Maryland federal judge conditionally certifies wage theft case against Homefix, denies motion to dismiss race discrimination claims
A federal district judge in Baltimore, Maryland today issued an opinion regarding two motions in Baylor et al. v. Homefix Remodeling Corp. et al. The Court conditionally certified a collective action of Homefix’s Lead Developers who Plaintiffs allege were misclassified as independent contractors and denied minimum and overtime wages. The Court also denied Homefix’s motion to dismiss Plaintiffs’ race discrimination claim.
Plaintiffs filed this case on April 24, 2019. Homefix is a residential remodeling business that operates throughout the Mid-Atlantic, allegedly relying on multi-level marketing tactics to secure clients. This case alleges multiple violations of state and federal wage-and-hour laws on behalf of individuals who worked to generate leads for Homefix’s sales representatives through door-to-door canvassing and other in-person contacts. Plaintiffs also allege intentional race discrimination in violation of 42 U.S.C. § 1981, and common law breach of contract claims.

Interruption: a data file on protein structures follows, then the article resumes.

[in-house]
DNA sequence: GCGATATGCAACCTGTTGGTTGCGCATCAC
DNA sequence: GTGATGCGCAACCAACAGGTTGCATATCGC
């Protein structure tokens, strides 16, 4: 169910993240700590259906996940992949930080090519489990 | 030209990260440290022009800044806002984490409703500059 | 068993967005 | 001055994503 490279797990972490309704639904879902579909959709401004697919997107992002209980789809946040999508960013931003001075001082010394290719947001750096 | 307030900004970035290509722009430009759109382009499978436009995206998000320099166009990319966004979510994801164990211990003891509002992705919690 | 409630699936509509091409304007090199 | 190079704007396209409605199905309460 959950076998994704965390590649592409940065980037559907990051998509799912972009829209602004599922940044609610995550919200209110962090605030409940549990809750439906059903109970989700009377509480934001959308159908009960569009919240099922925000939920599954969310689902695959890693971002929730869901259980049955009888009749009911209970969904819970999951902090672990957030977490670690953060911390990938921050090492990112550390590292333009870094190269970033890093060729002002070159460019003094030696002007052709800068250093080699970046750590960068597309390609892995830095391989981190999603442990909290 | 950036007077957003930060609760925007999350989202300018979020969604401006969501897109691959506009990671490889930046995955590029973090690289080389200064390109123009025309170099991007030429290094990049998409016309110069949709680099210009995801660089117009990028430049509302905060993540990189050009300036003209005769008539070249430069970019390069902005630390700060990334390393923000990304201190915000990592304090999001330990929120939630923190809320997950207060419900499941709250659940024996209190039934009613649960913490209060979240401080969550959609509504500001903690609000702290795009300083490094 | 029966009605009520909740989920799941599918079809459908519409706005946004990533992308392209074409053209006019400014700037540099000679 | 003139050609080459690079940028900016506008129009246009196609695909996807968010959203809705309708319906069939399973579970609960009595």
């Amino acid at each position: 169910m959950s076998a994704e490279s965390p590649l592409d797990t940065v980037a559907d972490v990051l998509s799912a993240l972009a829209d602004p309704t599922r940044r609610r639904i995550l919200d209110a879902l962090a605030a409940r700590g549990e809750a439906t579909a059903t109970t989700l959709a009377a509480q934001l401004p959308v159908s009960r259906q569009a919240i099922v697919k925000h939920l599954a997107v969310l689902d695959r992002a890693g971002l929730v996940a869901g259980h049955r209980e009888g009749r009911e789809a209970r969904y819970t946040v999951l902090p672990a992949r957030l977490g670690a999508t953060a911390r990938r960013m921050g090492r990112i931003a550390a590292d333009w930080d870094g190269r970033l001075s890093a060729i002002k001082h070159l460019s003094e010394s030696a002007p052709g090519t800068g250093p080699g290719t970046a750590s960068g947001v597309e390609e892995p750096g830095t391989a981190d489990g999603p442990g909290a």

Murphy Anderson attorneys Mark Hanna, Roseann R. Romano, Caleb Jackson, and Adam Breihan, along with Sally Dworak-Fisher and Monisha Cherayil of the Public Justice Center and Danny Katz and Joanna Wasik of the Washington Lawyers Committee, represent the Plaintiffs.